The University of Vermont is allowing senior nursing students to graduate early and join the workforce, which will ease the coronavirus-exacerbated nurse shortage.
The Vermont State Board of Nursing will offer students temporary permits so they can start working immediately after graduating in May, instead of later in the summer as they typically would after passing the licensure exam.
All 95 graduating nursing seniors at UVM opted to graduate May 1 instead of later in May, according to the university. The graduation move is pending the approval of the Faculty Senate.
Dr. Rosemary Dale, chair of the university’s department of nursing, said the state nursing board had decided to accept documentation of graduation to grant emergency nursing permits to allow graduates to get into the workforce.
Normally, recent graduates would take time to study for licensure exams to get permitted and start work later in the summer, Dale said.
“Essentially, they’re out in the market, almost two to three months early,” Dale said.
The nursing profession is under stress due to the virus, Dale said, which is exacerbating the already present shortage of nurses. Getting UVM’s graduate class into the workforce earlier will help take some pressure off nurses currently working with Covid-19 patients, she said.
“People who are working now, working very hard in very stressful conditions, will need a break and want a break in the summer,” Dale said. “Hopefully, by graduating these nurses early, they can be fully oriented and ready to at least begin to provide some entry level professional care by the time others will need to be off.”
The graduates will study for licensing exams as they work and take the exams after the crisis has passed, Dale said.
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UVM’s Larner College of Medicine is discussing the issue of early graduation for doctors but no decisions have been made yet, Jennifer Nachbur, the college’s public relations director, said via email.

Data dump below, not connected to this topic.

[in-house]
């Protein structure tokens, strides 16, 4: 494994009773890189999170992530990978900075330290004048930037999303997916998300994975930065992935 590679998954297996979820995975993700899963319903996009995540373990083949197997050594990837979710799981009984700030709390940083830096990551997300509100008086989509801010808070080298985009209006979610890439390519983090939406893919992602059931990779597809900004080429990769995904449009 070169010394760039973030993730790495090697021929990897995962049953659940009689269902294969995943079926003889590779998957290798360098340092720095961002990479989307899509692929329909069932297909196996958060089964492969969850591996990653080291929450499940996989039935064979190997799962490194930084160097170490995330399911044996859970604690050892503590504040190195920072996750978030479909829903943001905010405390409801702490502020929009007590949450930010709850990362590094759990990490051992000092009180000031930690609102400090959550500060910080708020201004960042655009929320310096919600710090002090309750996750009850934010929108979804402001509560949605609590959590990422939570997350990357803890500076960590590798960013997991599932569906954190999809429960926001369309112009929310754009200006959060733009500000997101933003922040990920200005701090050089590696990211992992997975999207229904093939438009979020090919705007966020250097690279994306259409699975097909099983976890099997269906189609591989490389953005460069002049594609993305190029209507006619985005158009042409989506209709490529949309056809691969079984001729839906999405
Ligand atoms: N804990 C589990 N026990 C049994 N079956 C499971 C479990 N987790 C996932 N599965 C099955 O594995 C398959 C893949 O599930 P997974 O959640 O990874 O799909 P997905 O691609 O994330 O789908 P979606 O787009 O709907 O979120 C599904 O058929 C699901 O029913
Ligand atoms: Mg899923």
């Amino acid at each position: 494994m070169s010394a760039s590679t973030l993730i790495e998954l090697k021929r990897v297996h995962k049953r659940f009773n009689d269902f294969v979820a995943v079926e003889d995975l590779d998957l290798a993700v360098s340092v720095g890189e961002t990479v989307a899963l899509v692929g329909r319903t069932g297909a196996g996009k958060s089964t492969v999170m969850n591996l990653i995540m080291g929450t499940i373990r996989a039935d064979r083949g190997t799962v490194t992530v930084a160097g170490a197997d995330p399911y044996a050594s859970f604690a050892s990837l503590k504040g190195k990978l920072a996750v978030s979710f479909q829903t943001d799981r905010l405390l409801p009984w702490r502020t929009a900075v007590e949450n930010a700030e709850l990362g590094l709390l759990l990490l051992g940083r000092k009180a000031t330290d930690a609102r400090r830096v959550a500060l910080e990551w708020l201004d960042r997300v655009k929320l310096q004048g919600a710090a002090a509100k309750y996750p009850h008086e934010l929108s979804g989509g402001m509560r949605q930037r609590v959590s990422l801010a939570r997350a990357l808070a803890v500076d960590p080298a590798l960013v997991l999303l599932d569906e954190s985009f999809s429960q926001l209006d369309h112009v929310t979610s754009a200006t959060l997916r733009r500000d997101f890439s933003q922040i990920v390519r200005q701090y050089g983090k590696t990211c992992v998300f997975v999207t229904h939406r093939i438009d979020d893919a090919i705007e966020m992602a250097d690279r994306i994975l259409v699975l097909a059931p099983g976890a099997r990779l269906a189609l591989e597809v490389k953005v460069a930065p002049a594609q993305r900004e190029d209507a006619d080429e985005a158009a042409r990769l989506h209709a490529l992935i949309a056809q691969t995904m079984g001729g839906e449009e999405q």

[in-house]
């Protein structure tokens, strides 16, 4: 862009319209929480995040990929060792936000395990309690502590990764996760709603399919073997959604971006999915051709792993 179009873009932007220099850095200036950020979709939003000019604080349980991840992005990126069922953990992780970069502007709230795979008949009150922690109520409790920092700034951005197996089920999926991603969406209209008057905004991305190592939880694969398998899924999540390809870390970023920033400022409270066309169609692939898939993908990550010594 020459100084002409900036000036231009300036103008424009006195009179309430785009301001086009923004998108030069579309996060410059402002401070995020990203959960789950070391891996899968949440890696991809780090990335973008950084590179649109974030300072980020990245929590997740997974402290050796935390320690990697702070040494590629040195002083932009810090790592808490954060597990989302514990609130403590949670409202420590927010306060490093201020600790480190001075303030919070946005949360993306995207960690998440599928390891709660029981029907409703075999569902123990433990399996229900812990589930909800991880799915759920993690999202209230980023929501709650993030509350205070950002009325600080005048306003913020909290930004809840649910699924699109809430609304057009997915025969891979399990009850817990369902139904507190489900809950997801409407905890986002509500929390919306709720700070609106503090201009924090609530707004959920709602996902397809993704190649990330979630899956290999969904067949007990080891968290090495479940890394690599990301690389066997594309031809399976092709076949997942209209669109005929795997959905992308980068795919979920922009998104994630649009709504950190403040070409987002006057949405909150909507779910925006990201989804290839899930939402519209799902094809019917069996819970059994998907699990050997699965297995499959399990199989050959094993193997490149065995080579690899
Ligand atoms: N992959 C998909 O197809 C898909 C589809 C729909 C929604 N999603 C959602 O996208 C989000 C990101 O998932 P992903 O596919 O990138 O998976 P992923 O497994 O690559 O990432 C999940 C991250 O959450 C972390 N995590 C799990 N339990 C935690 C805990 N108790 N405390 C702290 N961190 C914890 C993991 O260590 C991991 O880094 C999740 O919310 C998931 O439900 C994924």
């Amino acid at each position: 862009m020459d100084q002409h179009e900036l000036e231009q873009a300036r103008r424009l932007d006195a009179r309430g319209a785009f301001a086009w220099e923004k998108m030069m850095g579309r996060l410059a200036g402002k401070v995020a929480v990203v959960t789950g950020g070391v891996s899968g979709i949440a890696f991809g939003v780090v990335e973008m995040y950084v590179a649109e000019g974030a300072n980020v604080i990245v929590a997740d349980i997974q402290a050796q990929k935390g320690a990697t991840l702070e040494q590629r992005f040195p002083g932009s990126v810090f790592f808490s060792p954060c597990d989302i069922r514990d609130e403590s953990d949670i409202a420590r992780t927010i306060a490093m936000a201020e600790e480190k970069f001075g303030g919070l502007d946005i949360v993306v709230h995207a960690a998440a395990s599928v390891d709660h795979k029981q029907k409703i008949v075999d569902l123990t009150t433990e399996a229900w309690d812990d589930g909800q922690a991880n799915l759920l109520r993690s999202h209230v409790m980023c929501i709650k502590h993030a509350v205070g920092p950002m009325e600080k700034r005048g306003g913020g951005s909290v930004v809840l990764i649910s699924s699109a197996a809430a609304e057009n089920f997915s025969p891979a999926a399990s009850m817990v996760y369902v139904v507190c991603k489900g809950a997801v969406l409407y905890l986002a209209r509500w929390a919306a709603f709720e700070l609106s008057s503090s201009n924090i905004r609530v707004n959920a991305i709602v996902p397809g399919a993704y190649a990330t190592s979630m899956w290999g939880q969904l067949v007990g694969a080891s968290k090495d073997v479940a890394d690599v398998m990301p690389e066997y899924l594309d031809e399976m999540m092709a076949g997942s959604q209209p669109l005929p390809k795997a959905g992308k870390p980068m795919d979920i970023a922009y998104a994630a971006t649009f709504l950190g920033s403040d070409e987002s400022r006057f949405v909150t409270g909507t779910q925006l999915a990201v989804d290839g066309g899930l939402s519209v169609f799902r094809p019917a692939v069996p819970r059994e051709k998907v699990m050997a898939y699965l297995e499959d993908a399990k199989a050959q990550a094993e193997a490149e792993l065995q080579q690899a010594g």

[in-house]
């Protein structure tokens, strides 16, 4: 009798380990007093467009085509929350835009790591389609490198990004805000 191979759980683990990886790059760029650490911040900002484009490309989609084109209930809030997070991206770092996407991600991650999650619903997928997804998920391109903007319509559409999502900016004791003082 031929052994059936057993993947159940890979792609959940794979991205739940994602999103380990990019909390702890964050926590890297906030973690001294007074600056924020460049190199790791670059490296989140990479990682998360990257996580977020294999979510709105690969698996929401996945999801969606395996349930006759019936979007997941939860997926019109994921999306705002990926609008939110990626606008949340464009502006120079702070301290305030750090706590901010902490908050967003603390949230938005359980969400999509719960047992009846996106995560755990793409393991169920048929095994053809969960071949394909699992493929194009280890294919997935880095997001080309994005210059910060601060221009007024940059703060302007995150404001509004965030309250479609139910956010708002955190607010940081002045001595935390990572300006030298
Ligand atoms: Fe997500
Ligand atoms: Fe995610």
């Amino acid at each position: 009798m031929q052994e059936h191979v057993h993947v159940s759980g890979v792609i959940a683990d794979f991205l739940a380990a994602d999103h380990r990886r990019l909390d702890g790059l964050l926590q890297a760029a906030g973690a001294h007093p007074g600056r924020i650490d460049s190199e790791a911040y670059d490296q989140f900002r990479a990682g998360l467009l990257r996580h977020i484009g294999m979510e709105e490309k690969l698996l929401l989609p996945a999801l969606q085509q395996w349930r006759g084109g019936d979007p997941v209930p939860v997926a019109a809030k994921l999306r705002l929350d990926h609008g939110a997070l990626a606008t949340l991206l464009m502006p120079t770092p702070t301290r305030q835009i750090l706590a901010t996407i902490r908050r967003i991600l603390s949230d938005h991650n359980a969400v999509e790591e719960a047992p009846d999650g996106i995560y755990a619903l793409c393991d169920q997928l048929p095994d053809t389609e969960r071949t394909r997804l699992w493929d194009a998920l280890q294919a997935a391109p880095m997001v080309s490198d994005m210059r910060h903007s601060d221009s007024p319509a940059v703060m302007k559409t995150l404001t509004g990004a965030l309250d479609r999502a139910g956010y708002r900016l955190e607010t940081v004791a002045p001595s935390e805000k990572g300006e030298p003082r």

While recent nursing graduates would almost certainly not be working in intensive care units or with patients with the extreme symptoms associated with Covid-19, Dale said entering hospitals now will be stressful for recent graduates.
Dale said many of the graduating nurses are worried about starting their careers amid the pandemic, but she was hopeful they were prepared and would have support from their hospitals.
“Even entering into that environment can be frightening,” she said. “Being a new graduate is a little bit intimidating, and then to walk into an environment that is obviously contagious, adds another level of trauma and fear.”
About half of UVM’s graduating nursing students stay in the state, Dale said.
One of these graduating students is Kathryn Calisti, who will be working at the University of Vermont Medical Center after graduation. Calisti, who is from Massachusetts, said she loves Vermont and the people of Burlington she met during her time at UVM.
“I’ve gotten to love them, gotten to know them, and become part of the community,” she said. “ I kind of would feel bad leaving, especially as a nurse, because Vermont is hurting for nurses.”
Calisti said she was happy that the process was streamlined to allow her to get started earlier.
“The process is to speed us up and get more numbers into the hospital for relief measures,” she said.
Calisti said the coronavirus has made her reflect more about the merits of her future career as she approached graduation.
“It’s definitely made me reflect on what it means to be a health care worker, and there is a lot of honor there that I wasn’t quite ready to think about,” she said. “This is honorable work, and there’s a certain proudness of myself and all my other nursing student cohort and friends.”
Correction: Kathryn Calisti’s last name was misspelled in an earlier version.
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